[This message has been edited by kagemusha (edited 11-18-2004).]

#130993 - 11/21/04 02:41 PM Re: jujistu
Yojimbo558 Offline

Registered: 08/18/00
Posts: 253
Loc: Marina, Ca. USA
Hi Kagemusha,

History is something that is really easy, all you have to do is be willing to take the time to look at it.

If you do, you'll find as I stated before that the Gracie's befriended a Judo practioner...not a Jujutsu practioner. Judo is a great art, but it's hard on the body. When the Gracie's befriended the Japanese man (( sorry forgetting his name just now )), the guy was older, and for this reason what he shared with the Gracie's was the Ne Waza from Judo.

The Gracie's eventually renamed what they'd learned and called it Jujitsu...the Japanese word for it is Jujutsu...but it is common for foreigners to make phonetic pronunciation mistakes and as a result the Jujitsu has been around long enough that this spelling is now simply accepted.

The origins of the Gracie's teachers is why there style and why none of their tournaments utilize wrist locks, finger locks etc...and as a result -- Jujutsu practioners who enter their tournaments are hampered as numerous of their accepted techniques are prohibited.

BJJ derived from its Judo Ne Waza has numerous arm bars, shoulder locks, etc...again as I said before...I'm not saying that this isn't an effective art -- but in all reality it's not Jujutsu.

What they've done would be no different than a Karate-Do practioner trying to drum up business by claiming to teach Karatejutsu when that's not what they're doing.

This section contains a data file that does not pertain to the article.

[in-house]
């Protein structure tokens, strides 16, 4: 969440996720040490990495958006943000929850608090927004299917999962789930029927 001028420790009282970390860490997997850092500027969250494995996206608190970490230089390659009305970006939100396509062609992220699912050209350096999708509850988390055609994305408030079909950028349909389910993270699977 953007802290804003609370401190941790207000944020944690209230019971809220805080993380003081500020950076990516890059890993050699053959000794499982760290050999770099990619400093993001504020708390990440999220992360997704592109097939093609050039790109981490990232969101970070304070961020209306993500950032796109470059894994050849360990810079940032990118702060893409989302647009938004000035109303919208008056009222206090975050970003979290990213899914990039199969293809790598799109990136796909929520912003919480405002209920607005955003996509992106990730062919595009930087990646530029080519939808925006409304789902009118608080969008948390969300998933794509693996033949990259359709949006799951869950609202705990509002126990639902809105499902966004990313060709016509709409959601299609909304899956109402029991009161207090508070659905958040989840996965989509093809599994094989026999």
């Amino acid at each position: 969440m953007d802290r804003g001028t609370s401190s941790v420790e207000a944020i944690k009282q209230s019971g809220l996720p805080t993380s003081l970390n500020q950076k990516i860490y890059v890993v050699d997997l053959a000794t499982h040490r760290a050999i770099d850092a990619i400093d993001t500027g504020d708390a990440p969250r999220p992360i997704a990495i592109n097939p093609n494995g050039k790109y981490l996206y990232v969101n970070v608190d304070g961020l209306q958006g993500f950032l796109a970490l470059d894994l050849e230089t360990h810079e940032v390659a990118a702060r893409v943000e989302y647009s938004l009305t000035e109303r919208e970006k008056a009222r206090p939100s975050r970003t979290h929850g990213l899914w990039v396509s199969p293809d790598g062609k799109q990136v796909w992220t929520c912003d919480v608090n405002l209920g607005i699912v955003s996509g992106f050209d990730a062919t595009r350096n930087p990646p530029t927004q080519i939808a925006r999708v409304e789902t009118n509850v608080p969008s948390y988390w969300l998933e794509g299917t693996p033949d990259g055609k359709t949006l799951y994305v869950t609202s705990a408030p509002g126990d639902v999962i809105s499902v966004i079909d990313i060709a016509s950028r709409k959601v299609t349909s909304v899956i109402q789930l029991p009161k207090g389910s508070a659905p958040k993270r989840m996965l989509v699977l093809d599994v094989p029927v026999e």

BJJ has some great stuff -- but there's a lot of standing techniques that the Gracie's weren't originally taught...both due to their original teacher's age, as well as a lack of tatami mats back then for them to train for throwing and landing on.

BJJ practioners tend not to know how to fall and land safely from the tachi (( Standing )) Judo throws. Those that do, know how to either by cross training with Judoka's or in having instructors who've done so.

Ne Waza has some great stuff that's outstanding and belongs in everyone's toy box...but you need to understand that this is there focus. Some Jujutsu styles emphasize entering, chokes & throws, some focus more on finger locks etc. BJJ's got some great stuff -- but it has a whole host of techniques that aren't apart of what most people identify as jujutsu because it isn't apart of their system.

Remember, there system is new...I'm not disputing whether or not it's effective...but the new kid on the block (( in comparrisson to others that have been around for centuries )) is improper to claim to be something that -- due to it not being in their curriculum is something other than what it is.

It would be like you claiming to be a Marine if you were in the Army both are outstanding -- but each one is different from the other.


#130994 - 11/22/04 10:23 AM Re: jujistu

Hey Yojimbo,

Thanks for the answer.